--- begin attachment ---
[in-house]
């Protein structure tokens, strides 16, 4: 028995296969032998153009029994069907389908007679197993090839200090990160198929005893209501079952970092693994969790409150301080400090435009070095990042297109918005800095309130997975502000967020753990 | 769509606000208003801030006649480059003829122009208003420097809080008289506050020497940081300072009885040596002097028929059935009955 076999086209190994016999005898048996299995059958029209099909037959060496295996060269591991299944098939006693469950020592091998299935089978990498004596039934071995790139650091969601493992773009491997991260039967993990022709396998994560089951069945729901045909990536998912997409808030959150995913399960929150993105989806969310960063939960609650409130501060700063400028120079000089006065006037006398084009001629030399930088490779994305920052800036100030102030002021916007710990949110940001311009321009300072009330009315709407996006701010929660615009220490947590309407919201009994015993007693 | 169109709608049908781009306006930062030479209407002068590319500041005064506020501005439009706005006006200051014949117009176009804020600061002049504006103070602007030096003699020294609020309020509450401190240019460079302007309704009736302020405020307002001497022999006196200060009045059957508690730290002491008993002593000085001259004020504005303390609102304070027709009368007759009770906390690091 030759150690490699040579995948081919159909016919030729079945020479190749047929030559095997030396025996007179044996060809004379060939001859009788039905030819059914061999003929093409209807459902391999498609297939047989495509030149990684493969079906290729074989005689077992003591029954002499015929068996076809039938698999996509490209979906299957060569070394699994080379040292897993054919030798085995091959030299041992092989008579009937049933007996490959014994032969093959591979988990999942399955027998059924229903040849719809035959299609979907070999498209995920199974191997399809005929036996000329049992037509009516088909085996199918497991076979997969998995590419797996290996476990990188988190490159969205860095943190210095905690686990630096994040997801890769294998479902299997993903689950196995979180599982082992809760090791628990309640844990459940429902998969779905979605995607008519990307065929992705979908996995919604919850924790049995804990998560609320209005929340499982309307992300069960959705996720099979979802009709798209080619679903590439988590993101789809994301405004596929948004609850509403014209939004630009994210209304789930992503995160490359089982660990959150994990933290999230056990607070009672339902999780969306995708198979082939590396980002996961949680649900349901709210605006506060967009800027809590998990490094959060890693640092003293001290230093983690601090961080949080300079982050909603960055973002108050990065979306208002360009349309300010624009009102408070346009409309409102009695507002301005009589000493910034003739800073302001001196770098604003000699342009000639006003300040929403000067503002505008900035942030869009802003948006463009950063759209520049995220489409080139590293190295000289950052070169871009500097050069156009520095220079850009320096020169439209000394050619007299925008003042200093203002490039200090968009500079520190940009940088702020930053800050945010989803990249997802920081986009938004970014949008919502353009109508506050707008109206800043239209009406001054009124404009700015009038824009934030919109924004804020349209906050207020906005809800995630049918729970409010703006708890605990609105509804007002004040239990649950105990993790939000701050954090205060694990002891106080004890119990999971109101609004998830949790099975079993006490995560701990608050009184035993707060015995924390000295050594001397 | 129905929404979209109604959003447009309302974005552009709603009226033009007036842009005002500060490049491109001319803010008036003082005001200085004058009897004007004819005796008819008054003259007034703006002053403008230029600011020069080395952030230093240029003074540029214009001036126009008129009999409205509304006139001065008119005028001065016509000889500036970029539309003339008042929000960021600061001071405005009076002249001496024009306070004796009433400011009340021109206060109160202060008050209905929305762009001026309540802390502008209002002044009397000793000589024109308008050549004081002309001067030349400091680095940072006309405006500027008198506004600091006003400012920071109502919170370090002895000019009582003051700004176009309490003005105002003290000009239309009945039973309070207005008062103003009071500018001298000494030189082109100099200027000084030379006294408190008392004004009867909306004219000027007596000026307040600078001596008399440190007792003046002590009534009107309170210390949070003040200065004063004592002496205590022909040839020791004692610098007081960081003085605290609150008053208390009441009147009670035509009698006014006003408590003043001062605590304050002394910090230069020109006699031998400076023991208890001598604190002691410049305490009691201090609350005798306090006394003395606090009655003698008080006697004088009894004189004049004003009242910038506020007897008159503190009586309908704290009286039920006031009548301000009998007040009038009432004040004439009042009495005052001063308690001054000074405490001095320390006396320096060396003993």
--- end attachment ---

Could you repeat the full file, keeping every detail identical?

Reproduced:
[in-house]
């Protein structure tokens, strides 16, 4: 028995296969032998153009029994069907389908007679197993090839200090990160198929005893209501079952970092693994969790409150301080400090435009070095990042297109918005800095309130997975502000967020753990 | 769509606000208003801030006649480059003829122009208003420097809080008289506050020497940081300072009885040596002097028929059935009955 076999086209190994016999005898048996299995059958029209099909037959060496295996060269591991299944098939006693469950020592091998299935089978990498004596039934071995790139650091969601493992773009491997991260039967993990022709396998994560089951069945729901045909990536998912997409808030959150995913399960929150993105989806969310960063939960609650409130501060700063400028120079000089006065006037006398084009001629030399930088490779994305920052800036100030102030002021916007710990949110940001311009321009300072009330009315709407996006701010929660615009220490947590309407919201009994015993007693 | 169109709608049908781009306006930062030479209407002068590319500041005064506020501005439009706005006006200051014949117009176009804020600061002049504006103070602007030096003699020294609020309020509450401190240019460079302007309704009736302020405020307002001497022999006196200060009045059957508690730290002491008993002593000085001259004020504005303390609102304070027709009368007759009770906390690091 030759150690490699040579995948081919159909016919030729079945020479190749047929030559095997030396025996007179044996060809004379060939001859009788039905030819059914061999003929093409209807459902391999498609297939047989495509030149990684493969079906290729074989005689077992003591029954002499015929068996076809039938698999996509490209979906299957060569070394699994080379040292897993054919030798085995091959030299041992092989008579009937049933007996490959014994032969093959591979988990999942399955027998059924229903040849719809035959299609979907070999498209995920199974191997399809005929036996000329049992037509009516088909085996199918497991076979997969998995590419797996290996476990990188988190490159969205860095943190210095905690686990630096994040997801890769294998479902299997993903689950196995979180599982082992809760090791628990309640844990459940429902998969779905979605995607008519990307065929992705979908996995919604919850924790049995804990998560609320209005929340499982309307992300069960959705996720099979979802009709798209080619679903590439988590993101789809994301405004596929948004609850509403014209939004630009994210209304789930992503995160490359089982660990959150994990933290999230056990607070009672339902999780969306995708198979082939590396980002996961949680649900349901709210605006506060967009800027809590998990490094959060890693640092003293001290230093983690601090961080949080300079982050909603960055973002108050990065979306208002360009349309300010624009009102408070346009409309409102009695507002301005009589000493910034003739800073302001001196770098604003000699342009000639006003300040929403000067503002505008900035942030869009802003948006463009950063759209520049995220489409080139590293190295000289950052070169871009500097050069156009520095220079850009320096020169439209000394050619007299925008003042200093203002490039200090968009500079520190940009940088702020930053800050945010989803990249997802920081986009938004970014949008919502353009109508506050707008109206800043239209009406001054009124404009700015009038824009934030919109924004804020349209906050207020906005809800995630049918729970409010703006708890605990609105509804007002004040239990649950105990993790939000701050954090205060694990002891106080004890119990999971109101609004998830949790099975079993006490995560701990608050009184035993707060015995924390000295050594001397 | 129905929404979209109604959003447009309302974005552009709603009226033009007036842009005002500060490049491109001319803010008036003082005001200085004058009897004007004819005796008819008054003259007034703006002053403008230029600011020069080395952030230093240029003074540029214009001036126009008129009999409205509304006139001065008119005028001065016509000889500036970029539309003339008042929000960021600061001071405005009076002249001496024009306070004796009433400011009340021109206060109160202060008050209905929305762009001026309540802390502008209002002044009397000793000589024109308008050549004081002309001067030349400091680095940072006309405006500027008198506004600091006003400012920071109502919170370090002895000019009582003051700004176009309490003005105002003290000009239309009945039973309070207005008062103003009071500018001298000494030189082109100099200027000084030379006294408190008392004004009867909306004219000027007596000026307040600078001596008399440190007792003046002590009534009107309170210390949070003040200065004063004592002496205590022909040839020791004692610098007081960081003085605290609150008053208390009441009147009670035509009698006014006003408590003043001062605590304050002394910090230069020109006699031998400076023991208890001598604190002691410049305490009691201090609350005798306090006394003395606090009655003698008080006697004088009894004189004049004003009242910038506020007897008159503190009586309908704290009286039920006031009548301000009998007040009038009432004040004439009042009495005052001063308690001054000074405490001095320390006396320096060396003993």